We have achieved a significant impact on the way we narrate the world


In a 30-year journalistic career Lydia Cacho Ribeiro has strived to decipher and explain corruption and structural violence towards women and girls in order to find creative responses to violence.

Portrait Lydia Cacho Ribeiro

This piece is part of our dossier "No Women - No Peace: 20th Anniversary of UNSC Resolution 1325 on Women, Peace and Security".

In exile, journalist Lydia Cacho Ribeiro won’t stop writing, reading, researching, engaging in conversation and time and time again returning to written expression. Such discipline and her commitment to justice for women, girls and boys has made her investigations to unravel human trafficking networks become a reference for journalism. This work has, however, brought her death threats and led her to move from her native country Mexico as a way to protect her own life.

Accustomed to combining her role as an interviewer with that of the interviewee, Cacho agreed to a video call during the only free space on her agenda, which happened to be after giving an online keynote address and receiving the Hay Digital Festival Journalism medal – her most recent recognition in a long list of international awards acknowledging her career as a journalist, investigative reporter, feminist, human rights defender and author of 16 books.

In a 30-year journalistic career, Cacho has immersed herself in the stories of survivors of exploitation and those who refuse to allow the impunity of the powerful to prevail. She has also strived to decipher and explain corruption and structural violence towards women and girls in order to find creative responses to violence. With such experience, she did not hesitate to answer that she is "a journalist, a feminist and a defender of human rights" when asked about her work.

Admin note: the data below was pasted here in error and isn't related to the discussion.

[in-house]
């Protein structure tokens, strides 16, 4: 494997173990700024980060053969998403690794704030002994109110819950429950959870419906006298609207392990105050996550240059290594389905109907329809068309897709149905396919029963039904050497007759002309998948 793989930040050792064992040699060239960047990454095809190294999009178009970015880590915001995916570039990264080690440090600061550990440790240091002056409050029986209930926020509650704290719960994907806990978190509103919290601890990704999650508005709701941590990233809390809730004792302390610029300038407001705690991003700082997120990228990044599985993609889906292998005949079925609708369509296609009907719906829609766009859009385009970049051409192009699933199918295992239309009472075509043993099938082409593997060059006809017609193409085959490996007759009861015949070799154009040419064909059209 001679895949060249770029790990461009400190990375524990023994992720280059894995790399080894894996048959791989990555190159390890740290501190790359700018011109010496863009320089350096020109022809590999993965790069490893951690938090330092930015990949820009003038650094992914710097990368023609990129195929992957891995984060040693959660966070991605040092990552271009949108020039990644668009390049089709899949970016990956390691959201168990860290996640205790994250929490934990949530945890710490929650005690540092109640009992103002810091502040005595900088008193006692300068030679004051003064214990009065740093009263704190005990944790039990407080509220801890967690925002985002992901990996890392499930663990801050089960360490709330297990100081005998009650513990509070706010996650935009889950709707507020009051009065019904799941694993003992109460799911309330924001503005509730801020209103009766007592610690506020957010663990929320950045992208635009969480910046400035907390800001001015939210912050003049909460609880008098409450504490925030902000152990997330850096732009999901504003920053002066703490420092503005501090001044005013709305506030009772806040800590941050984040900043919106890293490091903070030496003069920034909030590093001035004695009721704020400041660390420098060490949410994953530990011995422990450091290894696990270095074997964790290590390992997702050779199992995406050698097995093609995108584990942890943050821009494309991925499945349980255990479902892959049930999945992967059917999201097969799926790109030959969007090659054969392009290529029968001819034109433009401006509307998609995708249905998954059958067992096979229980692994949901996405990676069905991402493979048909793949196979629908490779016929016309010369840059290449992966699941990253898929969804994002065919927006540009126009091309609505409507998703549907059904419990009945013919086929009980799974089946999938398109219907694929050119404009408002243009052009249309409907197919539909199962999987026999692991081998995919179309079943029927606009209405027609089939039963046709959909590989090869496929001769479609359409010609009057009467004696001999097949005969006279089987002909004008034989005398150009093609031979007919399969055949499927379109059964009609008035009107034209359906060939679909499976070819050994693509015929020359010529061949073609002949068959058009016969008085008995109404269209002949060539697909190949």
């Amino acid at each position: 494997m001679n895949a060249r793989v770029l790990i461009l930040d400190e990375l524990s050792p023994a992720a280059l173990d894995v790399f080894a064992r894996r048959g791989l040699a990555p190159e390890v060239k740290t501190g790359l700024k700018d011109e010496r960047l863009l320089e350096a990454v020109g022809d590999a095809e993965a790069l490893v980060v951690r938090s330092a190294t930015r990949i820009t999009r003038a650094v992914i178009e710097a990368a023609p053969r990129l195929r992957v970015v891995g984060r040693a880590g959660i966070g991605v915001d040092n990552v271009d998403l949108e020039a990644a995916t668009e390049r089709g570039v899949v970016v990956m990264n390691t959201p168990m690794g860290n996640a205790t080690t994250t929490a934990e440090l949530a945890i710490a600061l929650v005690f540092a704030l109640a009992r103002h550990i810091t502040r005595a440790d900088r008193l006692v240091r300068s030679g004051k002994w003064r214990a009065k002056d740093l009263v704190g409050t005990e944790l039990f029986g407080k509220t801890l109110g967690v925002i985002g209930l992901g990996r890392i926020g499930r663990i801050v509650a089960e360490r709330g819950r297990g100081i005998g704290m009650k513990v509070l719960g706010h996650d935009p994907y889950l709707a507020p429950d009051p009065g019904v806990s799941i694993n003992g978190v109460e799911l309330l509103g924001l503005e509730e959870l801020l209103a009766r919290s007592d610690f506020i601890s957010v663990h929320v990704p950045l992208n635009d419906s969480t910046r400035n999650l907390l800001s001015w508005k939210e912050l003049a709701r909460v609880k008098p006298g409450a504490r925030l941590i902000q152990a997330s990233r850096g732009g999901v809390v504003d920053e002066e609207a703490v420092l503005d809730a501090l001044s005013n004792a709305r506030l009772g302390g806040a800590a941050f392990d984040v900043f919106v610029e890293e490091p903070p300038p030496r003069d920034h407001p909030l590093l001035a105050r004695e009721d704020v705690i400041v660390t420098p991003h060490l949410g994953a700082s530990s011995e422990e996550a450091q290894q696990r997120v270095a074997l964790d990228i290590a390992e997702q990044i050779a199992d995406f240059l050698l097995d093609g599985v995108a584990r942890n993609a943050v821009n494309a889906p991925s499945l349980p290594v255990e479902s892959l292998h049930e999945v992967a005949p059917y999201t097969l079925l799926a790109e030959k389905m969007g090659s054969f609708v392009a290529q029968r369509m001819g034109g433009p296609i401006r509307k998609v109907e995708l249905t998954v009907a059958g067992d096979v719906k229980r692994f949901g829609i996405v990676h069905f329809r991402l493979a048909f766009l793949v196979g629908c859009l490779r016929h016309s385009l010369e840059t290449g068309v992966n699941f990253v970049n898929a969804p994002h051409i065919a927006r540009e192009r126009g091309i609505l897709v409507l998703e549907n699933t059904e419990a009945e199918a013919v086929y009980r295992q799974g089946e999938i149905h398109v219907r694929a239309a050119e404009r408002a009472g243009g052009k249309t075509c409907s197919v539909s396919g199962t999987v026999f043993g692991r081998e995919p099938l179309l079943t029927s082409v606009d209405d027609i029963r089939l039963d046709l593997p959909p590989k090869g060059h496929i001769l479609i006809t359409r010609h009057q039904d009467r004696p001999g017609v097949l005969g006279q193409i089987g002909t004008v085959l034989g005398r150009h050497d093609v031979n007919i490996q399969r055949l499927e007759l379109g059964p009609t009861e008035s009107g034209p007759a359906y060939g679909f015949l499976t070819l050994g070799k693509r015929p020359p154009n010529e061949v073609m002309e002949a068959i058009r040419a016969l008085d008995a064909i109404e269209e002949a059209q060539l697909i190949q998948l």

To her biography, one could add that she is a woman committed to peace, to journalism for peace, and therefore upholds the spirit of Resolution 1325 on Women, Peace and Security of the UN Security Council adopted two decades ago, on 31 October 2000, and the reason for this conversation, which, being remote, feels more like a profound exposition with herself.

As well as being a specialist in organised crime and human trafficking, Lydia Cacho is herself a survivor of torture. Since the release of Los Demonios del Edén (The Demons of Eden), the book where she revealed the existence of a network of child sexual exploitation involving high-profile businessmen and politicians, she has lived under siege and in constant danger. In July 2019, two men raided her house in Quintana Roo, stole her work equipment and killed two dogs who were protecting the house.

The persecution began in December 2005, when she was detained by at least ten people, including police officers and private agents, who, under the guise of a criminal accusation against her, transported her from the state of Quintana Roo to Puebla, a 20-hour journey during which she was tortured. Her life has made her an authoritative voice to speak of security, a recurring word in her daily work.

For me, security is a way of life. When a person has to flee from a conflict zone, from war, when she has to flee from violence within her community, from her home, and migrate to another place, security is not only found in a refuge. Security has more to do with protecting the psycho-emotional, physical integrity, the health, and the right of women, girls and boys to have their bodies respected, protected: to food, nutrition, education, access to work. Security involves all of this.’

Her work as a reporter, combined with her role as a defender of victims of trafficking and abuse have allowed her to see feminist influence changing the narrative of the media and of society in general. For Cacho, the UN resolution pushed the feminist revolution that proposed a different look at the situation of women, girls, boys and men who live in the midst of warfare or who are expelled from their home countries by state, political or sex or gender-based violence.